Asked by “Lateline” to respond to Tran’s case, Immigration Minister Andrews refused to comment, continuing the Howard government’s long-established practice of stonewalling and denying all knowledge of the specific outcomes of its policies. His Labor counterpart, Tony Burke, adopted the Ombudsman’s line, claiming that the problem was a departmental culture of “assumption,” “denial” and “cover-up”. Interestingly, Burke backed away from Labor’s previous calls for a royal commission into the Rau and Alvaraz affairs, saying, “I imagine as minister, I would be able to get access to the relevant files to be able to see whether or not a royal commission was the best way to deal with this”.

The Socialist Equality Party (SEP) is completely opposed to any form of immigration detention. It violates the fundamental right of all asylum seekers and refugees—and of immigrants generally—to be treated as human beings, with full access to all the rights and benefits associated with citizenship. At the same time, it places into the hands of the government unchecked powers that violate fundamental legal and democratic principles. Together with the so-called anti-terrorism laws imposed since 2001, the rounding up and indefinite detention or deportation of asylum seekers and other “suspects” establishes police-state conditions against the most vulnerable sections of the population, which will increasingly be utilised against wider layers.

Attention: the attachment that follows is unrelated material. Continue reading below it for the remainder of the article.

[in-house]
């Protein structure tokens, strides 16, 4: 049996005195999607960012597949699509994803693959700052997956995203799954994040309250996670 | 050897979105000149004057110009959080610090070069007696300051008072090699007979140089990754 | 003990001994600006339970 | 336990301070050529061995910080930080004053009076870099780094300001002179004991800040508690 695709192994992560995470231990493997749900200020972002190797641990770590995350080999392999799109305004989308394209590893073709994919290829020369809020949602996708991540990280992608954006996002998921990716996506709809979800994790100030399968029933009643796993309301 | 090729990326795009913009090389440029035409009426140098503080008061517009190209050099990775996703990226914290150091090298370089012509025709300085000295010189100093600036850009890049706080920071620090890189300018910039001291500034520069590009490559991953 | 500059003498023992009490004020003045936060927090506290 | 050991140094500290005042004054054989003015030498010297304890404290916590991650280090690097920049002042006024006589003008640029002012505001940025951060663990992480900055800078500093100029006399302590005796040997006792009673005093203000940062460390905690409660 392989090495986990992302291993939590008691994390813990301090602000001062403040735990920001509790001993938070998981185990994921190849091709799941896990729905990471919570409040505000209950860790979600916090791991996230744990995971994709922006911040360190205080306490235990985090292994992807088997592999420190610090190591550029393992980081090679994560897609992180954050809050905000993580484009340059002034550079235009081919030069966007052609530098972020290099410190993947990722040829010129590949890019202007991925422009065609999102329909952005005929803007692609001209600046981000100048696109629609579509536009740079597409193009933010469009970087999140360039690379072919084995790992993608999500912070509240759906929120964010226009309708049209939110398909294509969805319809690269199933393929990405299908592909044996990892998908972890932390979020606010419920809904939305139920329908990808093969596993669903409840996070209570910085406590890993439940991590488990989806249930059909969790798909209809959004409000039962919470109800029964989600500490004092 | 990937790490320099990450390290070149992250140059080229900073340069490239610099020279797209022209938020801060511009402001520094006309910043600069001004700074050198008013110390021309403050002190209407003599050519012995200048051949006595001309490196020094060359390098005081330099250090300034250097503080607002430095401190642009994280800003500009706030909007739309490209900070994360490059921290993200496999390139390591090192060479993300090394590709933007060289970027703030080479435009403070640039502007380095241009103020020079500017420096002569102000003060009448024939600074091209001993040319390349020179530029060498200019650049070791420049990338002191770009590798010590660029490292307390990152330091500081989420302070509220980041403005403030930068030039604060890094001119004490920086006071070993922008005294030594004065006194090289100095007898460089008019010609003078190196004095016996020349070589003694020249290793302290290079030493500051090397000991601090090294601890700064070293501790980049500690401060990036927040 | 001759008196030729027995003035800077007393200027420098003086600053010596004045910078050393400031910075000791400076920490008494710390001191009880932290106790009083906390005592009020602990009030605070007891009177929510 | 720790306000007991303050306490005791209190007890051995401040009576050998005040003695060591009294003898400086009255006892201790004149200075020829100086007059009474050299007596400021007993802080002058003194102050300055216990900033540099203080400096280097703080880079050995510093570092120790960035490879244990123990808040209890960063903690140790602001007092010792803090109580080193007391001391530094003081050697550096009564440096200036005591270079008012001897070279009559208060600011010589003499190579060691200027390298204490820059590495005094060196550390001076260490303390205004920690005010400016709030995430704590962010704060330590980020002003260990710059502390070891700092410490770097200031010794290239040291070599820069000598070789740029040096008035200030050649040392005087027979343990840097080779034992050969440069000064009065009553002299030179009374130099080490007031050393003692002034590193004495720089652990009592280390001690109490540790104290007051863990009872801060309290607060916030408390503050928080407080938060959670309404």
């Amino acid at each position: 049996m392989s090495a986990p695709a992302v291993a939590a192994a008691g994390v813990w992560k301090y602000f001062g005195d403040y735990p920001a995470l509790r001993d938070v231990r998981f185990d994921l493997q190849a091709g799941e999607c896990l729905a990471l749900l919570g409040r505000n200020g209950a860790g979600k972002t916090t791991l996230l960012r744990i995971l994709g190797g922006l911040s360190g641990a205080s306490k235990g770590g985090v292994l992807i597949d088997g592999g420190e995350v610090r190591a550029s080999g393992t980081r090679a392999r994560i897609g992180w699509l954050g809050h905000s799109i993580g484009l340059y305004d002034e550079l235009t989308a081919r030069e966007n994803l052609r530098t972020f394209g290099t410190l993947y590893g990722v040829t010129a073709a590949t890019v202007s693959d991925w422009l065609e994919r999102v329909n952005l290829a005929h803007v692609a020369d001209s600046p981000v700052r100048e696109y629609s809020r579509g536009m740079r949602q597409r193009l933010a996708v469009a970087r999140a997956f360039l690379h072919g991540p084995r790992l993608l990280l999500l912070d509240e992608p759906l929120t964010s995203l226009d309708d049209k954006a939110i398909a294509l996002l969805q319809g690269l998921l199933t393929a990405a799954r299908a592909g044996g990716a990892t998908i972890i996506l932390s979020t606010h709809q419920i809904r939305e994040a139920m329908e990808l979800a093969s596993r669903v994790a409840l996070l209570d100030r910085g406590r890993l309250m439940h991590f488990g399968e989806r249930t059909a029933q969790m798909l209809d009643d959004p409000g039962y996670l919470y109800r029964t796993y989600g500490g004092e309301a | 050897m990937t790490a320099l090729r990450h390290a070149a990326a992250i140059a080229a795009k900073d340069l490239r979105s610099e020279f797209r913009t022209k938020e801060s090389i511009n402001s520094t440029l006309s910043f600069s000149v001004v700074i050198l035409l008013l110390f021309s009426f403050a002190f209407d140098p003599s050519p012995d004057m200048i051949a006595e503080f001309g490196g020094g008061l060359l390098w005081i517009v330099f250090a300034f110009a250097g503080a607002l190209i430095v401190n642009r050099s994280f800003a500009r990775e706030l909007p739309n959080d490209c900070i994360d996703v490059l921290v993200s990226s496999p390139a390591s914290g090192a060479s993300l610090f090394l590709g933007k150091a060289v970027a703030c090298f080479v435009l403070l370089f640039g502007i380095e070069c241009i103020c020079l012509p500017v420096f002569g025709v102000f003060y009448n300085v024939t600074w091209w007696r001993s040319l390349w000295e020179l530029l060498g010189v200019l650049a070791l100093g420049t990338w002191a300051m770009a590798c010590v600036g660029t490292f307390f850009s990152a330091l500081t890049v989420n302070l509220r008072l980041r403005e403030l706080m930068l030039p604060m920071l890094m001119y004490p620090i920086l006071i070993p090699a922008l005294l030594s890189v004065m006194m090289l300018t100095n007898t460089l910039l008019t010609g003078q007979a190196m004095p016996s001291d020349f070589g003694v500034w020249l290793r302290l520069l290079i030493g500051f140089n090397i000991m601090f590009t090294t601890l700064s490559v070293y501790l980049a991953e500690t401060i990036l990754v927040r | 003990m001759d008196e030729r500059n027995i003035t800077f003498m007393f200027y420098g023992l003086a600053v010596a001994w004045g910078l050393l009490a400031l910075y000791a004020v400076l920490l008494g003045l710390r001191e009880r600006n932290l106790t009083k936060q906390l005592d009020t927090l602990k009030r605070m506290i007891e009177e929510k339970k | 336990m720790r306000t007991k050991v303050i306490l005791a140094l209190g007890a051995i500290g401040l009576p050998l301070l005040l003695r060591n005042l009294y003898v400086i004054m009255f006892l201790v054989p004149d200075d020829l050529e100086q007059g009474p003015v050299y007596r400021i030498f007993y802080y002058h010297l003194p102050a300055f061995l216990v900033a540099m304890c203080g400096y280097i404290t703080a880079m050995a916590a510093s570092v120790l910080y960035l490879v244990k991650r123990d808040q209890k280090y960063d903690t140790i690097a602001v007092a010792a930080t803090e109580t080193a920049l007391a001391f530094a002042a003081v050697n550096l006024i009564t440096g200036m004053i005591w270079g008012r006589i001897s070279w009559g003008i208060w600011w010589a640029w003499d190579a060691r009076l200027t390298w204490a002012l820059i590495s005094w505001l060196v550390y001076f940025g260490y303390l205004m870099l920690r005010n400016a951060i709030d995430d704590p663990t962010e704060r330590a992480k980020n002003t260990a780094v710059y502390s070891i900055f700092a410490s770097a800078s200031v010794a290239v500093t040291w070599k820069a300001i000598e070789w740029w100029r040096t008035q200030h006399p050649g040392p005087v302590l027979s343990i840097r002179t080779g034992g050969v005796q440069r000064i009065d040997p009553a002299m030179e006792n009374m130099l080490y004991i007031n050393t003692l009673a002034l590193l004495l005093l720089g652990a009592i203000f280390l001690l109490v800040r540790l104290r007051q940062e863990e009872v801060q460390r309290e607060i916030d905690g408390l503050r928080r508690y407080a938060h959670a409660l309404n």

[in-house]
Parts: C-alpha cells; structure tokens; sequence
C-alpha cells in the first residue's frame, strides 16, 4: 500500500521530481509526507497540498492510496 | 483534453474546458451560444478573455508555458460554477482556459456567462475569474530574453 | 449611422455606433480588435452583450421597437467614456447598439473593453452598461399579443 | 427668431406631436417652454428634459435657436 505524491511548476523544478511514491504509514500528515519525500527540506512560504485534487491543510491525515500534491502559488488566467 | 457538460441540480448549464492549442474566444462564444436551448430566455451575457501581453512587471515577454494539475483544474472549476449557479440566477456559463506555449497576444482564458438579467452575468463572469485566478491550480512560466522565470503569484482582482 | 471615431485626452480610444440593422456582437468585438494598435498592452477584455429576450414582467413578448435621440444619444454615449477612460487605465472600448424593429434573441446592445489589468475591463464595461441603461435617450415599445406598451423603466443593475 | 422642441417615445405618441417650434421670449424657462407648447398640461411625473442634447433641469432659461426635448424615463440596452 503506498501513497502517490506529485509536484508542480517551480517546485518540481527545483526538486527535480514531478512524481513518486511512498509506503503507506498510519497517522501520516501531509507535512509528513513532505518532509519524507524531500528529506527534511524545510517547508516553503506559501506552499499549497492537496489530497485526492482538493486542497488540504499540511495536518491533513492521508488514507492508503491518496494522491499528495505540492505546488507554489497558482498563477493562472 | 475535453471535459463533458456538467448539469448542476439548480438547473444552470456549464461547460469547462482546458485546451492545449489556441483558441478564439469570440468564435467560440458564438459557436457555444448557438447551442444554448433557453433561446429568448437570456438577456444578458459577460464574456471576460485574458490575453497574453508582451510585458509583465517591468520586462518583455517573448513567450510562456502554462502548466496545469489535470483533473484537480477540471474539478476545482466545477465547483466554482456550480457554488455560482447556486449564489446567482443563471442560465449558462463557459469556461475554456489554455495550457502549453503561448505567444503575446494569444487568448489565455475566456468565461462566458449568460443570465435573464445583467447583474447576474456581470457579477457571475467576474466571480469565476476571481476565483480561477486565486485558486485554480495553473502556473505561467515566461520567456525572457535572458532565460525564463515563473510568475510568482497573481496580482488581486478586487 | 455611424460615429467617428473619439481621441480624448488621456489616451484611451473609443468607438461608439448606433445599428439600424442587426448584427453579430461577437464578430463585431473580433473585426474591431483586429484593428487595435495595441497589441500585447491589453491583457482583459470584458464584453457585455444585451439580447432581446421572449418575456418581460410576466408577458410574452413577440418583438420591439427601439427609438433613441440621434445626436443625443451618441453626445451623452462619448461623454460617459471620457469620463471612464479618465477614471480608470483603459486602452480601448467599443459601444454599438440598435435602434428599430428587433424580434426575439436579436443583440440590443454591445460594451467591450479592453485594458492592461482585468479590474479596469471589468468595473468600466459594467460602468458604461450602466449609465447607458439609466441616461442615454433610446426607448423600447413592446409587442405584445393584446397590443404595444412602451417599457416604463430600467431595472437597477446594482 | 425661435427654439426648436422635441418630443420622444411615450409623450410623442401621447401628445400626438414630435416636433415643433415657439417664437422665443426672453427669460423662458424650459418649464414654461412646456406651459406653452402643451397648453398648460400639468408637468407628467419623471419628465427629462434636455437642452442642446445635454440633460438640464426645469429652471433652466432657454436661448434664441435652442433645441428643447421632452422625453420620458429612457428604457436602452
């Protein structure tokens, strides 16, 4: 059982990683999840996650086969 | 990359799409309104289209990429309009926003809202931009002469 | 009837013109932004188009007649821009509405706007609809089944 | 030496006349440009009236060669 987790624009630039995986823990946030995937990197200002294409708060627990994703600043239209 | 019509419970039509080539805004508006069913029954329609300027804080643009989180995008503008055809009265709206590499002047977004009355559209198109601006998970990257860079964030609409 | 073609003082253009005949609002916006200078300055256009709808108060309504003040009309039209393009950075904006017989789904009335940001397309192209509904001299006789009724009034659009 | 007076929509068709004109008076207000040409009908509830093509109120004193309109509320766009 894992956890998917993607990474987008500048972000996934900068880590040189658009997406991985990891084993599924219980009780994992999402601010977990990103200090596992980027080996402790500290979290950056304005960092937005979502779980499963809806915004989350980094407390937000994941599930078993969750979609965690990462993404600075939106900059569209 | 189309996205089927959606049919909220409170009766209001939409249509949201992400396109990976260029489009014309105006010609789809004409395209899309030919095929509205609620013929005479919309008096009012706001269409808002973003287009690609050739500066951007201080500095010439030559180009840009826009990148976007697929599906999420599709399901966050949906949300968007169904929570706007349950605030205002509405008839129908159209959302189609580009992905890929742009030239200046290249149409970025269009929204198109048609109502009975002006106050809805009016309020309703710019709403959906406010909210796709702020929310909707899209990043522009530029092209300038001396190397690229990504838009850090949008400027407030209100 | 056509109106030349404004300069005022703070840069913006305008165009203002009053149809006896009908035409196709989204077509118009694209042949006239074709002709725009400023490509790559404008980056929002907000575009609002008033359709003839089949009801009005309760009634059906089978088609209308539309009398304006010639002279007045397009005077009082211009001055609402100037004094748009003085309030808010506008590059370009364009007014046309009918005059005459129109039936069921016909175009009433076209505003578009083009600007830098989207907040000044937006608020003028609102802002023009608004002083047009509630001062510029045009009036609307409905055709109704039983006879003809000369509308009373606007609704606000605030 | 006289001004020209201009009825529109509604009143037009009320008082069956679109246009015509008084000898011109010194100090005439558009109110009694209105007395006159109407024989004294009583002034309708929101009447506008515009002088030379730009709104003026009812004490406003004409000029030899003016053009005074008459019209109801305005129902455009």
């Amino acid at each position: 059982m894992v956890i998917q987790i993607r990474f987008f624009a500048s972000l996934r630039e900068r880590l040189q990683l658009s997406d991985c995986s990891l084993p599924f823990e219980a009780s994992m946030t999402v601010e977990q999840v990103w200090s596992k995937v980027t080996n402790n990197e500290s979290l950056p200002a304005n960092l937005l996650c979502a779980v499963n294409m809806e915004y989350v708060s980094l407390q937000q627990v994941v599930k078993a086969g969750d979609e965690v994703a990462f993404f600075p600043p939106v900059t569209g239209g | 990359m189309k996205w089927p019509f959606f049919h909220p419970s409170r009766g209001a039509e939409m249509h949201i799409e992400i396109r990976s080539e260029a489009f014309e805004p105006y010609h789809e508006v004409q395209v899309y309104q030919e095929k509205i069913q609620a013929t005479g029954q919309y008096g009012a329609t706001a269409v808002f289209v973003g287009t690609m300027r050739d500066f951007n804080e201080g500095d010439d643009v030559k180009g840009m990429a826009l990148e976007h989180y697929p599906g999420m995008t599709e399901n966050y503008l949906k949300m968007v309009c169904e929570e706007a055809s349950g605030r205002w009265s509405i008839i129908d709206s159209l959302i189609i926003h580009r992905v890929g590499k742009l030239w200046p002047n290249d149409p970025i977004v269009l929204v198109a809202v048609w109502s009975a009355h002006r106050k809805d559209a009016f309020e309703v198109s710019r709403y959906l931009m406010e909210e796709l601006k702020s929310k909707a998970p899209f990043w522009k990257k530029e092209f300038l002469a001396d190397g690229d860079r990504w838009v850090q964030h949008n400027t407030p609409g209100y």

Furthermore, the SEP opposes the entire system of national-based immigration controls, which serves to split and divide the international working class. While the wealthy and corporate elite are free to live where they please and to move their investments around the globe to maximise profit, workers and the poor face impenetrable barriers. The SEP demands the right of all working people to live and work wherever they choose, with full legal, political and social rights.

I urge all those who agree with the SEP’s socialist and internationalist program, and who want to end the inhumanity of immigration detention, to support our election campaign and apply to join the SEP.

Authorised by N. Beams, 100B Sydenham Rd, Marrickville, NSW